Since March 2014, we’ve been calling for solid scientific research to explain Oklahoma’s uptick in earthquakes.

We’ve had the science since last spring, and the earthquakes are increasing.

On April 21, the Oklahoma Geological Survey said it was “very likely” the majority of state quakes were triggered by injection wells associated with oil and gas production.

That same day, Oklahoma Gov. Mary Fallin called the strongly worded statement “significant,” but the governor did not publicly comment on the issue until Aug. 4, when she finally stated there was a “direct correlation.”

We’re disappointed the governor’s office was slow to make the link. Between those dates, 743 magnitude 2.5 or greater earthquakes were recorded in Oklahoma.

Addressing the silence from April to August, Secretary of Energy and Environment Michael Teague explained Fallin’s delayed announcement.

“I don’t think it was as much as a time gap as it was when somebody asked the question,” Teague said.

“When the governor made that announcement, it was more of the timing that she brought the press into the room and less that she changed her position.”

We realize energy is a billion-dollar industry in Oklahoma. We sense our state is still overcoming the fear of biting the hand that feeds us.

Science is evolving and improving rapidly, but it’s not a perfect system.

Published literature from past decades is being dusted off by scientists studying Oklahoma’s earthquakes.

Thankfully, energy companies now are providing their proprietary data on faults gathered through exploration.

In our state, the Oklahoma Corporation Commission uses the data to regulate the oil and gas industry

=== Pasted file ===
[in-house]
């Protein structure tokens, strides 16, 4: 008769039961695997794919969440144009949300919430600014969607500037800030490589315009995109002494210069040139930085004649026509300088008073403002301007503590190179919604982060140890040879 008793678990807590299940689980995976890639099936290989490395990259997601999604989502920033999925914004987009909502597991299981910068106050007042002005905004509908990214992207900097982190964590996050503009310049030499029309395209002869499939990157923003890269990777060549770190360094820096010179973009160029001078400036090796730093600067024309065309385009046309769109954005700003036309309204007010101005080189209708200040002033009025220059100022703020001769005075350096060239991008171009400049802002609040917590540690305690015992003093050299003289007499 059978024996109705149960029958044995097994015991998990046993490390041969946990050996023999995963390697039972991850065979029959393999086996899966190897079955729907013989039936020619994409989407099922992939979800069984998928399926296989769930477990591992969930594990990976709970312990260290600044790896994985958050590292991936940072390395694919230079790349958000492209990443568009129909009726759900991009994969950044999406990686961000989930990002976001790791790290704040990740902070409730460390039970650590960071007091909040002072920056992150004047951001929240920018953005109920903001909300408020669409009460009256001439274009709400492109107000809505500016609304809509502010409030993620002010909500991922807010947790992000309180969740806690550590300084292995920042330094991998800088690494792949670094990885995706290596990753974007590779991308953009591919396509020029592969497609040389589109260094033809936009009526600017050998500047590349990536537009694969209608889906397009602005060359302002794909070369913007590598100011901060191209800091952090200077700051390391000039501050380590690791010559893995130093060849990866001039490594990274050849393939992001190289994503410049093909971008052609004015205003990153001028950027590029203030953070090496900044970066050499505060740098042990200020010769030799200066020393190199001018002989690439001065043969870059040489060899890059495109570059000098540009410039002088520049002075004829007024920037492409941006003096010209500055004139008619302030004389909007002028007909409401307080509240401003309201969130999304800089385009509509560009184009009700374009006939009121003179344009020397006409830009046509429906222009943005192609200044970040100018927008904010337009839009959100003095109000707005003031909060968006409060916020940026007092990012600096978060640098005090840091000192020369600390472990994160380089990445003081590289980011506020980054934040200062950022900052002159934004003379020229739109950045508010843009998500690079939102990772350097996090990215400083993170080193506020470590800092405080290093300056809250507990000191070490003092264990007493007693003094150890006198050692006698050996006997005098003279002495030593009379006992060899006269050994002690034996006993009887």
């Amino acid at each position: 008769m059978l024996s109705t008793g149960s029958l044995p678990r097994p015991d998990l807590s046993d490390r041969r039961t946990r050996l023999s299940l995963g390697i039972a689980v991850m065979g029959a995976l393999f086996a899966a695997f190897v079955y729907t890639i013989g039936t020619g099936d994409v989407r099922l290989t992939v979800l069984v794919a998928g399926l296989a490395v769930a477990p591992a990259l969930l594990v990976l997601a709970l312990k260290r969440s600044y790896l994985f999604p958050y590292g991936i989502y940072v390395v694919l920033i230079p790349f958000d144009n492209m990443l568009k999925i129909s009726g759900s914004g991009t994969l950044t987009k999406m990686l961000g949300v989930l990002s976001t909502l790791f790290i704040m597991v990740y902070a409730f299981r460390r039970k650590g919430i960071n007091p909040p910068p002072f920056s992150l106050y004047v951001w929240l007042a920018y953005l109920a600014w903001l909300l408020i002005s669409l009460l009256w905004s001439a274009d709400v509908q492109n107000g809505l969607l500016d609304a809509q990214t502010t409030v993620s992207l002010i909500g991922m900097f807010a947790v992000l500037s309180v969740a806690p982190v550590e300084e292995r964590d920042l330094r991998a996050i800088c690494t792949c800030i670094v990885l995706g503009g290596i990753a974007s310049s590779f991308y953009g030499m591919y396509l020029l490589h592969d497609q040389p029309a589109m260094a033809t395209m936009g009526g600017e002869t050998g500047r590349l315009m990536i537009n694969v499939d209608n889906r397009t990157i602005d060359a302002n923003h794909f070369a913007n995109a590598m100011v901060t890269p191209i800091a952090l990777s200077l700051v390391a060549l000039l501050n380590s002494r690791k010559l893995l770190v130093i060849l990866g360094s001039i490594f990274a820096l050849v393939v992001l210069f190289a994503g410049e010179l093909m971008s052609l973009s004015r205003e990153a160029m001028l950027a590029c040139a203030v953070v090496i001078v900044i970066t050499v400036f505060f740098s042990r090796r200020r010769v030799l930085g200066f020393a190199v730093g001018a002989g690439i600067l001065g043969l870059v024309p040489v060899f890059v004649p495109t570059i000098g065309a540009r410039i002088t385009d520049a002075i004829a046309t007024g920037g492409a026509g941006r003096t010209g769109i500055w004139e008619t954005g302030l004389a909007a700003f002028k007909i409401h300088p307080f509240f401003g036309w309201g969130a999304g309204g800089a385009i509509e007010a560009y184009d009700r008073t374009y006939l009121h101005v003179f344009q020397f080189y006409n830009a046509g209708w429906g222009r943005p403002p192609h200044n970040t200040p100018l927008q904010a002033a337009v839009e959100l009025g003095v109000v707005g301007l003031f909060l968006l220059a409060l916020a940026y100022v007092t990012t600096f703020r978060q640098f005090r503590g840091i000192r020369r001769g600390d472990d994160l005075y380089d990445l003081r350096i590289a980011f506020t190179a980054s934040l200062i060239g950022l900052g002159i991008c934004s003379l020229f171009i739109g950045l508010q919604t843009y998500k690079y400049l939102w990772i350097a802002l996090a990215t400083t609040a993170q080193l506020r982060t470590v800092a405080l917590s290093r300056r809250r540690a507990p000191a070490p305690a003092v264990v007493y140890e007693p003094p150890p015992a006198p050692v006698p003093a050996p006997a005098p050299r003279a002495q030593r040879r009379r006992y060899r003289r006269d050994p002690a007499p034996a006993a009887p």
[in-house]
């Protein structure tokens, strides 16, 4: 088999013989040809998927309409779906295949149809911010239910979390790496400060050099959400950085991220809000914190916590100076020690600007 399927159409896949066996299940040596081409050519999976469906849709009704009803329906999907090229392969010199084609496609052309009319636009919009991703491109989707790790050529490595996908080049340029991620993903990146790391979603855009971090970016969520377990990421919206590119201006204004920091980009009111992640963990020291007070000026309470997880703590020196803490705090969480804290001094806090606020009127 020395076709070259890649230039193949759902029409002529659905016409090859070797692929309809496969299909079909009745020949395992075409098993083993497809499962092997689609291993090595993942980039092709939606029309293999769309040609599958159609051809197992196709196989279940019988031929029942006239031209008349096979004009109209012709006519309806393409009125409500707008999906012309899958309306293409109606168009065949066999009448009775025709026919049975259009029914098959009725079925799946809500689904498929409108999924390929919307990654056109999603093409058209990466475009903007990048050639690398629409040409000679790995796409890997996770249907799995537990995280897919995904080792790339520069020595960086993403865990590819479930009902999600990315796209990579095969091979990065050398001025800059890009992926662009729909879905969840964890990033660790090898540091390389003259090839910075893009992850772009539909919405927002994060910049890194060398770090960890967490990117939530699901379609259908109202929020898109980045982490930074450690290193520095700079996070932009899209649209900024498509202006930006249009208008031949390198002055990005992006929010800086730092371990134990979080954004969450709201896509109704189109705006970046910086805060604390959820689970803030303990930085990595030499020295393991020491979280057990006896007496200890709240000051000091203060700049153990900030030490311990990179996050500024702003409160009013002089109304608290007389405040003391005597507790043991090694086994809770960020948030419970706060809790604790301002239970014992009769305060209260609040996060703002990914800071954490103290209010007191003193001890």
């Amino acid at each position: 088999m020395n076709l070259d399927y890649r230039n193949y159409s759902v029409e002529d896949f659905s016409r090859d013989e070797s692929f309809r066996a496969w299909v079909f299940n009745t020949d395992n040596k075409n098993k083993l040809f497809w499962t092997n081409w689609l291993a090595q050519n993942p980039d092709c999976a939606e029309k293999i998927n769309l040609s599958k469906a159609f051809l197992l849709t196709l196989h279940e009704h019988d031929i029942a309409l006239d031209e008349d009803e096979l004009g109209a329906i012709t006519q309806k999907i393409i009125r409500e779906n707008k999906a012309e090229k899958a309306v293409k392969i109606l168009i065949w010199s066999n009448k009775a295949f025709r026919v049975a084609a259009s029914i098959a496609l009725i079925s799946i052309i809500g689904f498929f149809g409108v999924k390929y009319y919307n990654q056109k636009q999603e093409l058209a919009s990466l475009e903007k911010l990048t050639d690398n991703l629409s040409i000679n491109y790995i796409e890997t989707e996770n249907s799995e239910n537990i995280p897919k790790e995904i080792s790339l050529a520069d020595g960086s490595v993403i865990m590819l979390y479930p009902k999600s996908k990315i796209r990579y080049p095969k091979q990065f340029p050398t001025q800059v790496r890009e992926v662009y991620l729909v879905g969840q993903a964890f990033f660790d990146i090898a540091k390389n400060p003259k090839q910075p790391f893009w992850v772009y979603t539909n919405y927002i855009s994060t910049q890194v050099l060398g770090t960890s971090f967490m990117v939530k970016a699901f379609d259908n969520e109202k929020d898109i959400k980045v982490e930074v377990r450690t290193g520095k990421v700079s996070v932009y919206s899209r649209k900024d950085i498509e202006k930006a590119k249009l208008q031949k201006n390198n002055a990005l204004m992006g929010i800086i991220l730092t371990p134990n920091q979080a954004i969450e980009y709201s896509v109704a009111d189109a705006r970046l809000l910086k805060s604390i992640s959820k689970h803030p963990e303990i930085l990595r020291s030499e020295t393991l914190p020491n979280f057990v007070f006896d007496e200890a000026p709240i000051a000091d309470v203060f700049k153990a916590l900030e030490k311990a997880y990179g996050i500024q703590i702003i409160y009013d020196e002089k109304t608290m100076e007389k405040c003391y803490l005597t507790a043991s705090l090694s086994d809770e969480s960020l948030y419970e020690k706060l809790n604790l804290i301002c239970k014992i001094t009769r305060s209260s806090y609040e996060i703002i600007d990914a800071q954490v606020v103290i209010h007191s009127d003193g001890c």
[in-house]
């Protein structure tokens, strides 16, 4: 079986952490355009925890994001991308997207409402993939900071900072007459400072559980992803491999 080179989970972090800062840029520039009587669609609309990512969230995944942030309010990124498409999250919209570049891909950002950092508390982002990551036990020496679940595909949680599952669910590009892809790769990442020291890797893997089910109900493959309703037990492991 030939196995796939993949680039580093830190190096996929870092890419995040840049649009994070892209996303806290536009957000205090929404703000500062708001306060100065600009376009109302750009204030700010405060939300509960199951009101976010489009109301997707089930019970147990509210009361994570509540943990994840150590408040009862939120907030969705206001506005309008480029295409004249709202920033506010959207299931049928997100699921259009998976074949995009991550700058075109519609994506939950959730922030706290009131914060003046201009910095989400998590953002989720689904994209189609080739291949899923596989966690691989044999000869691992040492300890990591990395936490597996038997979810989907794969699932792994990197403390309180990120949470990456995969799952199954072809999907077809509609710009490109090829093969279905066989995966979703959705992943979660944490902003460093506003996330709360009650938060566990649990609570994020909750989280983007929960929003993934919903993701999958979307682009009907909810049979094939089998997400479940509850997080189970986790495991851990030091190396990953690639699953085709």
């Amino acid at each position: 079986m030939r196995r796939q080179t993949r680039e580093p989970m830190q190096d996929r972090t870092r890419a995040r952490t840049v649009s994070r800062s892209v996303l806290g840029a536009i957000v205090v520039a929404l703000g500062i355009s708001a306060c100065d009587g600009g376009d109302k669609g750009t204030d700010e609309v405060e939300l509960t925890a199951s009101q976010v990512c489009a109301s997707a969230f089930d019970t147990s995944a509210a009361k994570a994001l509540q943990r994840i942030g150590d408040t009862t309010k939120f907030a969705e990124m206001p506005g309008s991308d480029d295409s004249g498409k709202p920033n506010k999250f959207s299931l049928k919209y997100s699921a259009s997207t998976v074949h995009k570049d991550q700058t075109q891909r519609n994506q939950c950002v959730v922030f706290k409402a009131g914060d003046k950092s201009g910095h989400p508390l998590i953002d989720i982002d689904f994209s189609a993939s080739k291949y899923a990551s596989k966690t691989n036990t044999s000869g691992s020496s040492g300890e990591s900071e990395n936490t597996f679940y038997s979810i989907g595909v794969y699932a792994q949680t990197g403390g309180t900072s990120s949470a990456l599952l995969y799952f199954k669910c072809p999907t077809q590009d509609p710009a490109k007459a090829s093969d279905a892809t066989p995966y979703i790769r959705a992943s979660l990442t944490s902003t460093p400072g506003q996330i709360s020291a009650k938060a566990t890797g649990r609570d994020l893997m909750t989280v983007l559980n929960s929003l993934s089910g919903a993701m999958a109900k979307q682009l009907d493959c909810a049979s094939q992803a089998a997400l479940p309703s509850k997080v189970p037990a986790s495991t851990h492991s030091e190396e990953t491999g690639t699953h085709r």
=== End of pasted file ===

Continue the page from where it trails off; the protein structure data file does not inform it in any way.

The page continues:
The silver lining with low oil prices may be less pushback from energy companies to divulge information.

Oklahoma should be detailed in policing and enforcing injection restrictions.

We appreciate the cooperation of increased data provided from the oil and gas industry, but relying solely on self-policing isn’t adequate given the high-stakes environment.

We’re reminded of President Reagan’s quote about “trust but verify,” meaning we need to periodically audit independently in light of recent developments.


Tulsa World, Oct. 6, 2015

EPA tightens ozone standards

The Obama administration has tightened ground-level ozone standards, making it even harder for Tulsa to avoid federal air pollution penalties.

The new U.S. Environmental Protection Agency rules set the ozone maximum (measured through a complex formula involving a three-year average of a measuring site’s fourth highest reading) at 70 parts per billion. The old standard was 75 ppb.

Metropolitan Tulsa has struggled with the old ozone standard for years. After the recently ended peak ozone season, all five of the Tulsa area’s measuring stations are within the 70 ppb standard, but the margin is very narrow. Until this year, the area’s average has never been below the new threshold. One site’s rolling average stands only 2 ppb shy of violation, and another is only 3 ppb away. A few still summer days could be very bad for the community. On Aug. 7, one Tulsa station blew all the way up to 84 ppb.

The potential penalties for violation are significant, although undefined. If the EPA found Tulsa metropolitan area - which would include all of Tulsa County and parts of Creek, Osage, Rogers and Wagoner counties - in violation of the standards, we would have to come up with a plan to bring ozone levels down, which could include limitations on industrial expansion and highway building and other penalties.

No one likes air pollution, and we’re sure the people of the Tulsa area will again do their best to meet the standards. Ozone is a major component in smog, and it is dangerous to children, the elderly, people with lung diseases and others. We’re all familiar with the ozone alert day pleas to limit driving, lawn-mowing and gasoline fill-ups when the temperatures are high and the wind is not.

But we wish we had firmer faith that the EPA’s standards were measuring something other than the number of hot, still days in an Oklahoma summer and that the new lower standards weren’t driven by an anti-fossil fuel agenda.